In the past four decades, Florida has seen an explosive growth in population. In 1970, Florida’s population stood at 6.8 million. By Summer 2013, that figure had nearly tripled, with 19.5 million people calling Florida home. So popular -- and populous -- has the state become, in fact, that 1,000 people move to Florida each and every day.
So, what’s behind the continuing southward migration? Here are five of the most common reasons people are moving to Florida:
1. Low cost of living
The high cost of living in many northern cities is driving many families south, observers say. According to Nerdwallet.com, for example, the cost of living in Jacksonville, Fla. is 58 percent lower than in New York City. And of course, one of the biggest expenses most families have is housing. At bankrate.com, buyers seeking a new home can use an interactive tool to compare the cost of a home in different cities around the country. So, while the average price of a home in Boston is $491,000, according to the site, the average price in the Jacksonville area is less than half that amount ($227,000).
Add in the fact that Florida is one of just seven states that has no state income tax, and it’s easy to see why many families believe that buying their next new home in Florida makes a lot of financial sense.
2. Job opportunities
In February, the unemployment rate in Philadelphia was 8.3 percent. In Florida, the unemployment rate declined to 6.1 percent -- lower than the national average of 6.5 percent. What’s more, a new study by Wells Fargo ranked Florida first in the nation for potential new jobs growth.
Perhaps that’s because, like families, many businesses are also pulling up stakes and relocating to Florida. The Wall Street Journal recently reported on this trend, noting how the global Deutsche Bank has in recent years moved some of its Manhattan employees to Jacksonville. In 2013, the company announced it was expanding its Northeast Florida footprint -- creating an additional 300 jobs in the process.
You knew this one was coming. But there’s no denying Florida’s climate is a major draw -- especially after the punishing winter much of the nation experienced in 2014. As of March 1, 2014, Boston had received 56.4 inches of snow this winter -- 22 inches more than the average -- and had recorded temperatures as low as 2 degrees. Florida’s winter temps, meanwhile, typically range from an average of 53 degrees in the northern part of the state to 68.5 degrees in the south.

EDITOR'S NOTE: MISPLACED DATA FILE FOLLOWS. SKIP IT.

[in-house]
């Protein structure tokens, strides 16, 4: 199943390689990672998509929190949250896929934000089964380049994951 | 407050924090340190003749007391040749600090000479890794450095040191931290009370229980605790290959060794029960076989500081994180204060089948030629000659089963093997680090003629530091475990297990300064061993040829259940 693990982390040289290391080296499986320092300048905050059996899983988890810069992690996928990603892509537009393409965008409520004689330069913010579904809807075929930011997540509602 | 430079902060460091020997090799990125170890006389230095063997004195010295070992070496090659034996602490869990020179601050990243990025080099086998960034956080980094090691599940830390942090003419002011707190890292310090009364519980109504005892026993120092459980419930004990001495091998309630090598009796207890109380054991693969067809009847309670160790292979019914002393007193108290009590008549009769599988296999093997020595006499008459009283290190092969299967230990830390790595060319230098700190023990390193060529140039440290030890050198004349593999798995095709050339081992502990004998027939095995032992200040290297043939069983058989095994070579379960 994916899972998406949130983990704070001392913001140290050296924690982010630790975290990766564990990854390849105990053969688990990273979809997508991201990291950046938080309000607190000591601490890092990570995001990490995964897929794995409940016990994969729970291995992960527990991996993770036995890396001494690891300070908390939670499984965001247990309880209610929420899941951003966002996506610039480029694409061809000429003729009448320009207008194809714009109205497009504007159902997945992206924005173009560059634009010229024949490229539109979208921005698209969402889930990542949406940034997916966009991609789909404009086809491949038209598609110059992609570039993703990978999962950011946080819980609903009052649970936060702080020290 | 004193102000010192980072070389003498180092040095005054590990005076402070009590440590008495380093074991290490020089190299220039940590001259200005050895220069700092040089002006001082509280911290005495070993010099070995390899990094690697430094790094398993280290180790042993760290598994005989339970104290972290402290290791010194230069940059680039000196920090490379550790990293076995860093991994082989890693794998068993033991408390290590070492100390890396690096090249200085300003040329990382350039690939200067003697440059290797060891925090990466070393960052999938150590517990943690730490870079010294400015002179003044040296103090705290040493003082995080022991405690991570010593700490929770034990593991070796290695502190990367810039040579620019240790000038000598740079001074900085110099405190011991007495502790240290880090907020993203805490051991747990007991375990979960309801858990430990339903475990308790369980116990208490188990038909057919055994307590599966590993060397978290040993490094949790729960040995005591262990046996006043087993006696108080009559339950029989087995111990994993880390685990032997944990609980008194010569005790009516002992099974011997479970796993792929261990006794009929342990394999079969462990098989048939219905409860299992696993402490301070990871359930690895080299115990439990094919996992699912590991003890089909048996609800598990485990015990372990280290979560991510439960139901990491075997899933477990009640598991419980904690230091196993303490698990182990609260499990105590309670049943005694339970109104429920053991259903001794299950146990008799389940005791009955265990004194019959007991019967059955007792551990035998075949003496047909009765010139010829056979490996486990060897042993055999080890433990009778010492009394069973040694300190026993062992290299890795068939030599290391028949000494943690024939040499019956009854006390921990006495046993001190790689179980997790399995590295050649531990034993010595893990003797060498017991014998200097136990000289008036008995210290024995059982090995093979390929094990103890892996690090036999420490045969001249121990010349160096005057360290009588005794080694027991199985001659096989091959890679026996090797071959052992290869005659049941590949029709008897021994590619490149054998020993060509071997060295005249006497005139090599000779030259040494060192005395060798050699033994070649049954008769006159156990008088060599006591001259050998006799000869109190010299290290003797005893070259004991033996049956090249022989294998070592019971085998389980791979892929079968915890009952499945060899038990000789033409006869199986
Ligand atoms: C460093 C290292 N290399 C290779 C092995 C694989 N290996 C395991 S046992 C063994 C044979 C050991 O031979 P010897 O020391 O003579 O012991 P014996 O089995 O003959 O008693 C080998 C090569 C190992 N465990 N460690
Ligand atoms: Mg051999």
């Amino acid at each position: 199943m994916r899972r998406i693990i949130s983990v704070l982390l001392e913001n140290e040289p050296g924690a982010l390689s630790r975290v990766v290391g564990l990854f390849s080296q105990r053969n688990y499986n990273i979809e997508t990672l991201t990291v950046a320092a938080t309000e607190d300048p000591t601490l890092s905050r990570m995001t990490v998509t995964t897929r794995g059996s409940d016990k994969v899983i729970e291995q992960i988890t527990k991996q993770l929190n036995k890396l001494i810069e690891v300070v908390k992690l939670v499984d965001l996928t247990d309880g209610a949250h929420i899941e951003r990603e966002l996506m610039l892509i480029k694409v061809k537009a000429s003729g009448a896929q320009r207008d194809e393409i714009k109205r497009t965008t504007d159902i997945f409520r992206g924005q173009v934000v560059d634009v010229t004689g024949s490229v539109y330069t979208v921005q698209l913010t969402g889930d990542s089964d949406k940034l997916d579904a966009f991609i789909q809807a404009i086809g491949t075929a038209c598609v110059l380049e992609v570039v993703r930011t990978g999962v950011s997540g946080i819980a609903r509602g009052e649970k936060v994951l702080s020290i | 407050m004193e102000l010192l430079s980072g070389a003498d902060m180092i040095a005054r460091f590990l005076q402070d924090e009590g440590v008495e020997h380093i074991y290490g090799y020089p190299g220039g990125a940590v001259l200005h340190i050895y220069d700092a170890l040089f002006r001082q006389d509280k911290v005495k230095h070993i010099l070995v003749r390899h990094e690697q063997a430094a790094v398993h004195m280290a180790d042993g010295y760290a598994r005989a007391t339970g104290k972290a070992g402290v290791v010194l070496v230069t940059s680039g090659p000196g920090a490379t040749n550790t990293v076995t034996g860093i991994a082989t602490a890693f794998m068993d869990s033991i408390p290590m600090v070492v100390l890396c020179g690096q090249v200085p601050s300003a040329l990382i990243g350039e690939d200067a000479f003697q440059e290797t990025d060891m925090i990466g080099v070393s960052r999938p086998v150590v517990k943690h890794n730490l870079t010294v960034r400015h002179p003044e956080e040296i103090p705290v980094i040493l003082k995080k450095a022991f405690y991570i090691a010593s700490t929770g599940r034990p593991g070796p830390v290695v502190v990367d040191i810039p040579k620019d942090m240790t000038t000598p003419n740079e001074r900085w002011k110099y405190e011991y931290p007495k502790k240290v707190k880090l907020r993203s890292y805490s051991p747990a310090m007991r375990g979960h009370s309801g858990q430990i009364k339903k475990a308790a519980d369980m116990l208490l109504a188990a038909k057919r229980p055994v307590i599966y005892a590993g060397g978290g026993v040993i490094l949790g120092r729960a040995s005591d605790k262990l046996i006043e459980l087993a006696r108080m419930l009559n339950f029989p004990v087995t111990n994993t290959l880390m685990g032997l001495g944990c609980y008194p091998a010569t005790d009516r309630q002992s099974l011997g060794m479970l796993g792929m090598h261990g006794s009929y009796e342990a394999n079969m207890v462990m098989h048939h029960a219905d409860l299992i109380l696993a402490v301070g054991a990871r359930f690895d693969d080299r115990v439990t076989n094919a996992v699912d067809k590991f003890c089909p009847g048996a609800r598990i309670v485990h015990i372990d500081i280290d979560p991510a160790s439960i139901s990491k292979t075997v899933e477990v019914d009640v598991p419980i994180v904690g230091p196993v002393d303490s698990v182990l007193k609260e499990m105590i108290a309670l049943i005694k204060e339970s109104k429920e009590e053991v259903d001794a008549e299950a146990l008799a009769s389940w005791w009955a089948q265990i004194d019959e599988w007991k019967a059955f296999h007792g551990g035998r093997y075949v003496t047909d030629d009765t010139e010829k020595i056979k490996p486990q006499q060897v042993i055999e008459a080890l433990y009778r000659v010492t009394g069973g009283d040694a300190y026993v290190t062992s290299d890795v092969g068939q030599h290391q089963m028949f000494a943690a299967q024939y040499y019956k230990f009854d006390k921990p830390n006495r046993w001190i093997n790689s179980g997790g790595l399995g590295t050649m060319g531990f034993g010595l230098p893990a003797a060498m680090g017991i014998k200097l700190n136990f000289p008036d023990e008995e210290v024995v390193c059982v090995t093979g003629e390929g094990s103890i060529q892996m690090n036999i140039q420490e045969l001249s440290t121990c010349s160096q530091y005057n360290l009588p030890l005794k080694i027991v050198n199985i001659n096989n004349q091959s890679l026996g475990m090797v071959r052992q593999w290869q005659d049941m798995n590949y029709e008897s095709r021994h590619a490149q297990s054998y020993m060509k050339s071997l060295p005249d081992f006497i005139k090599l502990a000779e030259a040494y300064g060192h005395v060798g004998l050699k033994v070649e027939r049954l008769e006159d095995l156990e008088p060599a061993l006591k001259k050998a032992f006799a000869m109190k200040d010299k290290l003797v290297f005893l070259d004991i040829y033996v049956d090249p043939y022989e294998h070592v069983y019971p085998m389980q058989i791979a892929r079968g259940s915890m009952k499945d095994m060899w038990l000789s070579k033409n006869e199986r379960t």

4. Quality of life
Florida’s beautiful weather, low cost of living and abundance of recreational offerings conspire to create that intangible benefit known as “quality of life.” The Sunshine State’s natural beauty, first-rate health care facilities and new master-planned communities also have helped the state earn high marks from media sources such as CNN and Money, which regularly rank Florida communities such as Ponte Vedra among the best places to live in the nation.
It may surprise some people to learn that less than 10 percent of Florida’s recent population growth is attributable to retirees. To the contrary: More than half of Florida’s new residents are between the ages of 25 and 64. Nevertheless, there’s no denying that Florida remains a popular retirement destination.
In 2013, Forbes magazine named Jacksonville as one of the top 25 places in the nation to retire. Where to Retire magazine also recently spotlighted Ponte Vedra for its quality of life and proximity to numerous golf courses, while St. Johns County was recently recognized as being the healthiest county in Florida.
Interested in a new home in Florida? Visit the Nocatee Welcome Center or call 1-800-NOCATEE.